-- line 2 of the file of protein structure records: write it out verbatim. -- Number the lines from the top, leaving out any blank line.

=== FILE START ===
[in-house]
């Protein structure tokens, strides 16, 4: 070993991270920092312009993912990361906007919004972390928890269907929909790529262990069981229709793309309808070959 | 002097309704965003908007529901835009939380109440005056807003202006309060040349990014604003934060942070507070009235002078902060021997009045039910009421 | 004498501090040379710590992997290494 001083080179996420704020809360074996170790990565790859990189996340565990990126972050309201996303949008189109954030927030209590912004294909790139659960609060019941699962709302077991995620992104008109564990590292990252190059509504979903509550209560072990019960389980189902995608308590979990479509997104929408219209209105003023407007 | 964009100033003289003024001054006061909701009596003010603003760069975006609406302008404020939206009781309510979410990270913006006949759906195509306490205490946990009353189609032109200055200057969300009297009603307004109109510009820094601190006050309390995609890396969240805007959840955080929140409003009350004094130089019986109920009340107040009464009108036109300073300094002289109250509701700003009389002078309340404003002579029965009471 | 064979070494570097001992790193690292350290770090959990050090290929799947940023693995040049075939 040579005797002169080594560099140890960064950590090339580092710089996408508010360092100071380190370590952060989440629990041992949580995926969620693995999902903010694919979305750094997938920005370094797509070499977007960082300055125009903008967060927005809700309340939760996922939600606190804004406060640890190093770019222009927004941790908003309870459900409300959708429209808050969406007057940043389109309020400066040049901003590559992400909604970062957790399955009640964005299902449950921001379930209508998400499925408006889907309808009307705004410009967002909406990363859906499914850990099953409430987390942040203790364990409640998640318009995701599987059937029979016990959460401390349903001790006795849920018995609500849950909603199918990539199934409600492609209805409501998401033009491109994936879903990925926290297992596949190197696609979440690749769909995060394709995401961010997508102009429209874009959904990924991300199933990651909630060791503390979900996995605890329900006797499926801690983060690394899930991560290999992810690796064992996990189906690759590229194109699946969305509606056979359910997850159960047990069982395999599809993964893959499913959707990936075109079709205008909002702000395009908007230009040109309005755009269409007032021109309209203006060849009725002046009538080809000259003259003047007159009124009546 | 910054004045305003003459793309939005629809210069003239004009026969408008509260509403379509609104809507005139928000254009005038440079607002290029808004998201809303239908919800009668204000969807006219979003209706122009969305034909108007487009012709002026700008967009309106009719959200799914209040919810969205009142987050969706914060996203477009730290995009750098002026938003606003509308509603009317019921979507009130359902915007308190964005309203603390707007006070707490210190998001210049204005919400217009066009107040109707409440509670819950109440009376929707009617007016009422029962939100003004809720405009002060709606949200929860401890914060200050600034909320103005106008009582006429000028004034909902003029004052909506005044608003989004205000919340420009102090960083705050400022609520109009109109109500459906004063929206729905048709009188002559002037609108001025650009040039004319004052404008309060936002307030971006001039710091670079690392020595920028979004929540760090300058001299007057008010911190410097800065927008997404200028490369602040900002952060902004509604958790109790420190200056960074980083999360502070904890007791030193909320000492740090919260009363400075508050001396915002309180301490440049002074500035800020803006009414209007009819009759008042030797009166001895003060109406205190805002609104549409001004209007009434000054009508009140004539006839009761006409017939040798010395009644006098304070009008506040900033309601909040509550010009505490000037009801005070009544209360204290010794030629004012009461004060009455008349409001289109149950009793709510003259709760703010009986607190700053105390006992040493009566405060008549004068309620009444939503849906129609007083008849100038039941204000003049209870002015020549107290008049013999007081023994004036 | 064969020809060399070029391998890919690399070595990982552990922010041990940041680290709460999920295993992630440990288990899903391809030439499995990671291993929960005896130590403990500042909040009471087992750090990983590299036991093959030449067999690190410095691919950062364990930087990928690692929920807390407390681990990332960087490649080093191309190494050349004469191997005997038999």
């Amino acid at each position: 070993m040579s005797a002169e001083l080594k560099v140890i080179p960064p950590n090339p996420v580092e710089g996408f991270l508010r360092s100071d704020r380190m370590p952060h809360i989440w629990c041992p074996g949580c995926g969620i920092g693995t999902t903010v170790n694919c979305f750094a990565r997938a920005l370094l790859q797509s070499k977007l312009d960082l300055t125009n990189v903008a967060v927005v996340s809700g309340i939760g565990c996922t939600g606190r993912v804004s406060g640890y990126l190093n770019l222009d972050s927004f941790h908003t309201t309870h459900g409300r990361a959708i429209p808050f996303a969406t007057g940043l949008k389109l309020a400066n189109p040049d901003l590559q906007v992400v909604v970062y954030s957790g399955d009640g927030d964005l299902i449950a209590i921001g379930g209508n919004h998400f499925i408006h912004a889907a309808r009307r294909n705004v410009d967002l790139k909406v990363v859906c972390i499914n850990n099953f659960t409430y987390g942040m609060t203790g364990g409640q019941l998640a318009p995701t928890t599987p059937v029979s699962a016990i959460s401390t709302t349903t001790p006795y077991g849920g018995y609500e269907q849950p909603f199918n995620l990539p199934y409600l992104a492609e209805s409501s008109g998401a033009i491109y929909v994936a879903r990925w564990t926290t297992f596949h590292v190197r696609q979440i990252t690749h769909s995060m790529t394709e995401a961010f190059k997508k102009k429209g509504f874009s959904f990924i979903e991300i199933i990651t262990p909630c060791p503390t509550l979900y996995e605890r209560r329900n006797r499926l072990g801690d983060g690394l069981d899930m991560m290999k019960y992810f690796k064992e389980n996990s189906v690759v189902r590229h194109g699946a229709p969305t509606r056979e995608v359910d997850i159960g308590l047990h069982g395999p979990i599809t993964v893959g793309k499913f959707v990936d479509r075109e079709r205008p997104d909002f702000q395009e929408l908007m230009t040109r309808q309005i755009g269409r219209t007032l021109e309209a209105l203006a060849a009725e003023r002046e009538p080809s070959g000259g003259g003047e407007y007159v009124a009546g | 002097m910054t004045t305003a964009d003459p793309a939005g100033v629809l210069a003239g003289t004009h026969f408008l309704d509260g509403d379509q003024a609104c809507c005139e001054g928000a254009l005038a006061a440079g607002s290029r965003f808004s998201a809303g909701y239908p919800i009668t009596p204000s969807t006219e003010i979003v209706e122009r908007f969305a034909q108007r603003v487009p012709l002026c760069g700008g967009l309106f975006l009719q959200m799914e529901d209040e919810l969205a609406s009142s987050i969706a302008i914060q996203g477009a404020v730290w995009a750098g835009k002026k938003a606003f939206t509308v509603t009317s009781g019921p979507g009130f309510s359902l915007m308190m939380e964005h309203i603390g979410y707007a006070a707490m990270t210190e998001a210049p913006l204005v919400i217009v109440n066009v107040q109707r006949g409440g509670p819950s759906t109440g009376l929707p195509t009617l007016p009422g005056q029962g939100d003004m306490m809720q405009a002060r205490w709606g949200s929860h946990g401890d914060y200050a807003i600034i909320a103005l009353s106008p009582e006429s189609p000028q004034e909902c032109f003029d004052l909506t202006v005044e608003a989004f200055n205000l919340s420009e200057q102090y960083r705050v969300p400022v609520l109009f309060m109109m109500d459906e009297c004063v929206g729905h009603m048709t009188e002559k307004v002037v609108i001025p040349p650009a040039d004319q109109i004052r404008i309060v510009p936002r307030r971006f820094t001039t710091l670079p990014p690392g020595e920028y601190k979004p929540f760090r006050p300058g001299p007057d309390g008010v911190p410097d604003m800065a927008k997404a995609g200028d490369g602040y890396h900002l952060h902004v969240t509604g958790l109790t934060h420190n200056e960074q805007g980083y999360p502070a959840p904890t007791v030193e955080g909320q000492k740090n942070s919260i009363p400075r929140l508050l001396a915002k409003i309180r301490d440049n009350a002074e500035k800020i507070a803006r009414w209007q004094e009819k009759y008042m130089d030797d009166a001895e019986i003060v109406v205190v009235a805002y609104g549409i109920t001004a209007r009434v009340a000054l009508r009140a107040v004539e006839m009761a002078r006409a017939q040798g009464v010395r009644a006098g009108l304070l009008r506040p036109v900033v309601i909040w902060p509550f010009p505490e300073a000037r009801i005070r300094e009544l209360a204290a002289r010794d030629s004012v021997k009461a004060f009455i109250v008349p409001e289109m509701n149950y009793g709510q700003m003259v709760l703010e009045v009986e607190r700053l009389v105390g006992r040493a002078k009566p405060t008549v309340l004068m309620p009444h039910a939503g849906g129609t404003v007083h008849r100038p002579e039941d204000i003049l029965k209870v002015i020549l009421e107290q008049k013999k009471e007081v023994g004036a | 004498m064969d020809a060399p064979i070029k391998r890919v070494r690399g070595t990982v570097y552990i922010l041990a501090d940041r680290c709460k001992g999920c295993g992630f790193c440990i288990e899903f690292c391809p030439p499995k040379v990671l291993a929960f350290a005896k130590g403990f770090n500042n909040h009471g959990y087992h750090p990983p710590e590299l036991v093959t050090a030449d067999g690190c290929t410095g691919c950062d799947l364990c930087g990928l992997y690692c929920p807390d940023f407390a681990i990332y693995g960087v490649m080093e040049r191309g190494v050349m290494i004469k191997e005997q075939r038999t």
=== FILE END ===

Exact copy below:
């Protein structure tokens, strides 16, 4: 070993991270920092312009993912990361906007919004972390928890269907929909790529262990069981229709793309309808070959 | 002097309704965003908007529901835009939380109440005056807003202006309060040349990014604003934060942070507070009235002078902060021997009045039910009421 | 004498501090040379710590992997290494 001083080179996420704020809360074996170790990565790859990189996340565990990126972050309201996303949008189109954030927030209590912004294909790139659960609060019941699962709302077991995620992104008109564990590292990252190059509504979903509550209560072990019960389980189902995608308590979990479509997104929408219209209105003023407007 | 964009100033003289003024001054006061909701009596003010603003760069975006609406302008404020939206009781309510979410990270913006006949759906195509306490205490946990009353189609032109200055200057969300009297009603307004109109510009820094601190006050309390995609890396969240805007959840955080929140409003009350004094130089019986109920009340107040009464009108036109300073300094002289109250509701700003009389002078309340404003002579029965009471 | 064979070494570097001992790193690292350290770090959990050090290929799947940023693995040049075939 040579005797002169080594560099140890960064950590090339580092710089996408508010360092100071380190370590952060989440629990041992949580995926969620693995999902903010694919979305750094997938920005370094797509070499977007960082300055125009903008967060927005809700309340939760996922939600606190804004406060640890190093770019222009927004941790908003309870459900409300959708429209808050969406007057940043389109309020400066040049901003590559992400909604970062957790399955009640964005299902449950921001379930209508998400499925408006889907309808009307705004410009967002909406990363859906499914850990099953409430987390942040203790364990409640998640318009995701599987059937029979016990959460401390349903001790006795849920018995609500849950909603199918990539199934409600492609209805409501998401033009491109994936879903990925926290297992596949190197696609979440690749769909995060394709995401961010997508102009429209874009959904990924991300199933990651909630060791503390979900996995605890329900006797499926801690983060690394899930991560290999992810690796064992996990189906690759590229194109699946969305509606056979359910997850159960047990069982395999599809993964893959499913959707990936075109079709205008909002702000395009908007230009040109309005755009269409007032021109309209203006060849009725002046009538080809000259003259003047007159009124009546 | 910054004045305003003459793309939005629809210069003239004009026969408008509260509403379509609104809507005139928000254009005038440079607002290029808004998201809303239908919800009668204000969807006219979003209706122009969305034909108007487009012709002026700008967009309106009719959200799914209040919810969205009142987050969706914060996203477009730290995009750098002026938003606003509308509603009317019921979507009130359902915007308190964005309203603390707007006070707490210190998001210049204005919400217009066009107040109707409440509670819950109440009376929707009617007016009422029962939100003004809720405009002060709606949200929860401890914060200050600034909320103005106008009582006429000028004034909902003029004052909506005044608003989004205000919340420009102090960083705050400022609520109009109109109500459906004063929206729905048709009188002559002037609108001025650009040039004319004052404008309060936002307030971006001039710091670079690392020595920028979004929540760090300058001299007057008010911190410097800065927008997404200028490369602040900002952060902004509604958790109790420190200056960074980083999360502070904890007791030193909320000492740090919260009363400075508050001396915002309180301490440049002074500035800020803006009414209007009819009759008042030797009166001895003060109406205190805002609104549409001004209007009434000054009508009140004539006839009761006409017939040798010395009644006098304070009008506040900033309601909040509550010009505490000037009801005070009544209360204290010794030629004012009461004060009455008349409001289109149950009793709510003259709760703010009986607190700053105390006992040493009566405060008549004068309620009444939503849906129609007083008849100038039941204000003049209870002015020549107290008049013999007081023994004036 | 064969020809060399070029391998890919690399070595990982552990922010041990940041680290709460999920295993992630440990288990899903391809030439499995990671291993929960005896130590403990500042909040009471087992750090990983590299036991093959030449067999690190410095691919950062364990930087990928690692929920807390407390681990990332960087490649080093191309190494050349004469191997005997038999």